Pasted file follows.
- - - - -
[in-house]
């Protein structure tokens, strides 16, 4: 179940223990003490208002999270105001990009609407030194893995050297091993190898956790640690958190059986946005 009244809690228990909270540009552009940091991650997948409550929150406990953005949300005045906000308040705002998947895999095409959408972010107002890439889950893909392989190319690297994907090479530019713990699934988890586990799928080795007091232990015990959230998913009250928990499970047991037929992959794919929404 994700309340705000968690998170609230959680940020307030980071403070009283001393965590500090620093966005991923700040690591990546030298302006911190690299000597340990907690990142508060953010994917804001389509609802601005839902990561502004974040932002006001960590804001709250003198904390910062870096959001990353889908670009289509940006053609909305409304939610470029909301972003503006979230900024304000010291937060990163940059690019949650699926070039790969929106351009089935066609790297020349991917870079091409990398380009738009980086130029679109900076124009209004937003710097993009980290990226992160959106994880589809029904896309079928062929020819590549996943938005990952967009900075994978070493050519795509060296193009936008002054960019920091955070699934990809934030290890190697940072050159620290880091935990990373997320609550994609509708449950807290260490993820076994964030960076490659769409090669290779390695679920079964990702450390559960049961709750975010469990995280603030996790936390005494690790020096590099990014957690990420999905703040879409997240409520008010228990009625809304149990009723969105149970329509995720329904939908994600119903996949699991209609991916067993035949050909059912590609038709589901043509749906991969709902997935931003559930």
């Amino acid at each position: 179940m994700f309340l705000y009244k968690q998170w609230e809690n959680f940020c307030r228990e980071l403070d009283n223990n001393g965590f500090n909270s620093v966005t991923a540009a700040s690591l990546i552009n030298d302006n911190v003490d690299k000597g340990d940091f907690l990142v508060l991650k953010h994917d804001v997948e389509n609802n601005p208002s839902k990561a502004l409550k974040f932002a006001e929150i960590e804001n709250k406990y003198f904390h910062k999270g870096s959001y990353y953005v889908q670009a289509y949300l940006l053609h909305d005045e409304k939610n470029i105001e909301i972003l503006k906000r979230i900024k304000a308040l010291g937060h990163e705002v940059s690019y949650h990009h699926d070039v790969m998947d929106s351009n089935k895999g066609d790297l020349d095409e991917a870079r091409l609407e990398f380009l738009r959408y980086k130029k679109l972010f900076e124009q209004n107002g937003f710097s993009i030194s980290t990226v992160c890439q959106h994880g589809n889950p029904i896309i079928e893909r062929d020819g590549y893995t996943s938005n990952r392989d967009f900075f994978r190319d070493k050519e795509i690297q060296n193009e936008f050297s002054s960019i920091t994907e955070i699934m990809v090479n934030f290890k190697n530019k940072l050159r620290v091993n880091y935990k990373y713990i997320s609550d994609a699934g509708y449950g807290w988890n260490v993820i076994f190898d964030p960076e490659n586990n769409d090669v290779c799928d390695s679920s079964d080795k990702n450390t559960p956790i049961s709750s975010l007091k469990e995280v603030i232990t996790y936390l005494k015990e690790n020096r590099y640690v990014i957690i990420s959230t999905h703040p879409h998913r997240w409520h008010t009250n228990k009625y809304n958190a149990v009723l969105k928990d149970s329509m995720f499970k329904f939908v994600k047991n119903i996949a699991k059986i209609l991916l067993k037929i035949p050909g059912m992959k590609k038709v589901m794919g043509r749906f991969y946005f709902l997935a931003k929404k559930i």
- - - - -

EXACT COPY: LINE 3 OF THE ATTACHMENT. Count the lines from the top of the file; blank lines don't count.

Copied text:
């Amino acid at each position: 179940m994700f309340l705000y009244k968690q998170w609230e809690n959680f940020c307030r228990e980071l403070d009283n223990n001393g965590f500090n909270s620093v966005t991923a540009a700040s690591l990546i552009n030298d302006n911190v003490d690299k000597g340990d940091f907690l990142v508060l991650k953010h994917d804001v997948e389509n609802n601005p208002s839902k990561a502004l409550k974040f932002a006001e929150i960590e804001n709250k406990y003198f904390h910062k999270g870096s959001y990353y953005v889908q670009a289509y949300l940006l053609h909305d005045e409304k939610n470029i105001e909301i972003l503006k906000r979230i900024k304000a308040l010291g937060h990163e705002v940059s690019y949650h990009h699926d070039v790969m998947d929106s351009n089935k895999g066609d790297l020349d095409e991917a870079r091409l609407e990398f380009l738009r959408y980086k130029k679109l972010f900076e124009q209004n107002g937003f710097s993009i030194s980290t990226v992160c890439q959106h994880g589809n889950p029904i896309i079928e893909r062929d020819g590549y893995t996943s938005n990952r392989d967009f900075f994978r190319d070493k050519e795509i690297q060296n193009e936008f050297s002054s960019i920091t994907e955070i699934m990809v090479n934030f290890k190697n530019k940072l050159r620290v091993n880091y935990k990373y713990i997320s609550d994609a699934g509708y449950g807290w988890n260490v993820i076994f190898d964030p960076e490659n586990n769409d090669v290779c799928d390695s679920s079964d080795k990702n450390t559960p956790i049961s709750s975010l007091k469990e995280v603030i232990t996790y936390l005494k015990e690790n020096r590099y640690v990014i957690i990420s959230t999905h703040p879409h998913r997240w409520h008010t009250n228990k009625y809304n958190a149990v009723l969105k928990d149970s329509m995720f499970k329904f939908v994600k047991n119903i996949a699991k059986i209609l991916l067993k037929i035949p050909g059912m992959k590609k038709v589901m794919g043509r749906f991969y946005f709902l997935a931003k929404k559930i």